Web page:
Salmon Miso Soup


We can live without a kidney, we can live without a lung, and we can live without a gallbladder, too. But, we cannot live without a heart.

So it’s best to learn how to support your heart right now, while it’s still ticking. There are many foods that you can start incorporating into your diet that will help give your heart the support it needs to keep doing its amazing job keeping you alive, one of which is salmon.

Due to its rich source of omega 3 fatty acids, salmon decreases risk for heart attack and stroke by reducing clotting. Salmon also contains short protein molecules called peptides that have been shown to be bioactive and have important anti-inflammatory properties. The fat of the salmon (especially, under the skin), is a great source of vitamin D that helps improve mood. This fish (and all fish in general) are a great source of B vitamins that enhances overall energy. If you are having heart trouble, it would be wise to let this fish swim into your next meal! Here’s an easy recipe for you:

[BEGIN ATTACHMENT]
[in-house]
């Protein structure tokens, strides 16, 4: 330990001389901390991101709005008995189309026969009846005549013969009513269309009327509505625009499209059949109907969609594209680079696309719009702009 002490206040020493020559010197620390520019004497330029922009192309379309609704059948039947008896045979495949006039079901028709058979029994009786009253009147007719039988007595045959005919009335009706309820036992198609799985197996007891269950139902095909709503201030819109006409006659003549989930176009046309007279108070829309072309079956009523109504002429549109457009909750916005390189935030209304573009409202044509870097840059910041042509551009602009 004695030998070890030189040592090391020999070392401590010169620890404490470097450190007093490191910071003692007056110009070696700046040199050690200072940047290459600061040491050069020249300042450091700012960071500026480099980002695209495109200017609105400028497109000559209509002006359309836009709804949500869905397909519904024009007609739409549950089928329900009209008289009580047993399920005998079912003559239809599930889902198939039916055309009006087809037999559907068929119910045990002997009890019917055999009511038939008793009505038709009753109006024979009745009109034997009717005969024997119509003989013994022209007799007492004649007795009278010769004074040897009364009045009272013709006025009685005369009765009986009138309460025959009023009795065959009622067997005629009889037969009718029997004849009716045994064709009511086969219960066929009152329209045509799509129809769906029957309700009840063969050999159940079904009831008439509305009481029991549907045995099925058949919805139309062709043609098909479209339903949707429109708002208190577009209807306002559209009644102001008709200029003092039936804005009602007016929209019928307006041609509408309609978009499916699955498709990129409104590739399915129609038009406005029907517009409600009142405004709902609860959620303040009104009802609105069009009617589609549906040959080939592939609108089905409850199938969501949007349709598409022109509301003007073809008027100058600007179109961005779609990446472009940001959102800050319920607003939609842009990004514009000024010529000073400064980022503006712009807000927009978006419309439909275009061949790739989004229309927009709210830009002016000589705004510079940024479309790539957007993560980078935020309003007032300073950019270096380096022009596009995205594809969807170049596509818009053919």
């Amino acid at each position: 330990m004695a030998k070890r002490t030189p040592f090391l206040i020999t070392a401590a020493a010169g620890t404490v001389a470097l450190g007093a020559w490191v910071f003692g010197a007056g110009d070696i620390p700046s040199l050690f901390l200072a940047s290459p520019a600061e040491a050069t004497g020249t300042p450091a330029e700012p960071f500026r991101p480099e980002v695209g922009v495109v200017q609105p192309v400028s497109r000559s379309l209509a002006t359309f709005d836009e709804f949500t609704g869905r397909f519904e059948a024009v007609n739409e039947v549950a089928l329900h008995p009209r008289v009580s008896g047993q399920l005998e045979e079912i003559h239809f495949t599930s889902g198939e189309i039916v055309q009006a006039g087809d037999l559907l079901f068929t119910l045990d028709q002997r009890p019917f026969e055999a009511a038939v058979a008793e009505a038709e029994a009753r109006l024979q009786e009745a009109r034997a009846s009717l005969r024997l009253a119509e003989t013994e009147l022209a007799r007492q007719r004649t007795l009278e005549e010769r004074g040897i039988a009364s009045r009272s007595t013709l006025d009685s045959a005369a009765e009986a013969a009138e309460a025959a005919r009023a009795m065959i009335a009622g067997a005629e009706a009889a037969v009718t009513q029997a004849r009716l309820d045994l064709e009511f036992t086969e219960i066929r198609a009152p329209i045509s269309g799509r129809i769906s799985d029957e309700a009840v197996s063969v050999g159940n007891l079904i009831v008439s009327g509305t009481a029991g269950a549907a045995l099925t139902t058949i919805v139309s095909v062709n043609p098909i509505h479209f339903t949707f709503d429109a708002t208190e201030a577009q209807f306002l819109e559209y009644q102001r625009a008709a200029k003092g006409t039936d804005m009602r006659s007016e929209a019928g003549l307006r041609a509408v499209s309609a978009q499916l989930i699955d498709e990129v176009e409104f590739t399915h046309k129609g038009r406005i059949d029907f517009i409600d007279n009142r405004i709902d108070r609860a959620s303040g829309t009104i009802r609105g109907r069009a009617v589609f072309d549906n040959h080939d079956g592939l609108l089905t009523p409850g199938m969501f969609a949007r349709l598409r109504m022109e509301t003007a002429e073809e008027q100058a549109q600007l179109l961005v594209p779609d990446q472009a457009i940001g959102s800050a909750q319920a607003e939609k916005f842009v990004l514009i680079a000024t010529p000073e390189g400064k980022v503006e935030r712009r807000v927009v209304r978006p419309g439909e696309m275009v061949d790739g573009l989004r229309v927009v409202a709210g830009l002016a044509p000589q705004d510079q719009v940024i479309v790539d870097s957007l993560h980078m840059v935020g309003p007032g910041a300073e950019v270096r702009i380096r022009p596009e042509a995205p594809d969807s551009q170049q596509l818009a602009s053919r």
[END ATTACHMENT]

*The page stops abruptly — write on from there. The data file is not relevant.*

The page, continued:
• 5 cups water
  • 2 inches of dried alaria (sea vegetable)
  • 5-6 fresh shitake mushrooms, sliced thin
  • 6 ounces extra firm tofu, diced into ½ inch cubes
  • 6 ounces salmon, cubed
  • 3 tbsp. sweet white miso (diluted in a small amount of water)
  • 2 scallions, minced

Bring water, alaria, mushrooms and tofu to a boil.  Lower the heat and simmer 2-3 minutes.  Add salmon and diluted miso. Cook additional 3-5 minutes. Garnish with scallions.


Reader Interactions


  1. Andrea – with the barley miso is it gluten-free? I see you can use brown rice miso – assume that would be better if gluten-intolerant. Sounds delish!

  2. NEVER COOK, BOIL MISO. Worst thing you can do. Do uou eant to ingest fermrnted and not dead MISO – don’t ever cook it!!!!!!!

    • @izz – yes, you are correct, don’t boil the miso! But, as far as never cooking it… tell that to the millions of Japanese people that have been cooking it for centuries.

      • I agree with izz; it is better to dilute in water and add the mixture to the cooked dish when ready to serve.

  3. I thought tofu was no good for thyroid. I was diagnosed with hypo and I remember making a desert using tofu and afterwards I felt so lethargic and awful. So I’ve sworn off tofu since than and have been trying to avoid soy as much as possible

  4. Do you find any difference between the Pacific Wakame and what you use in the recipe?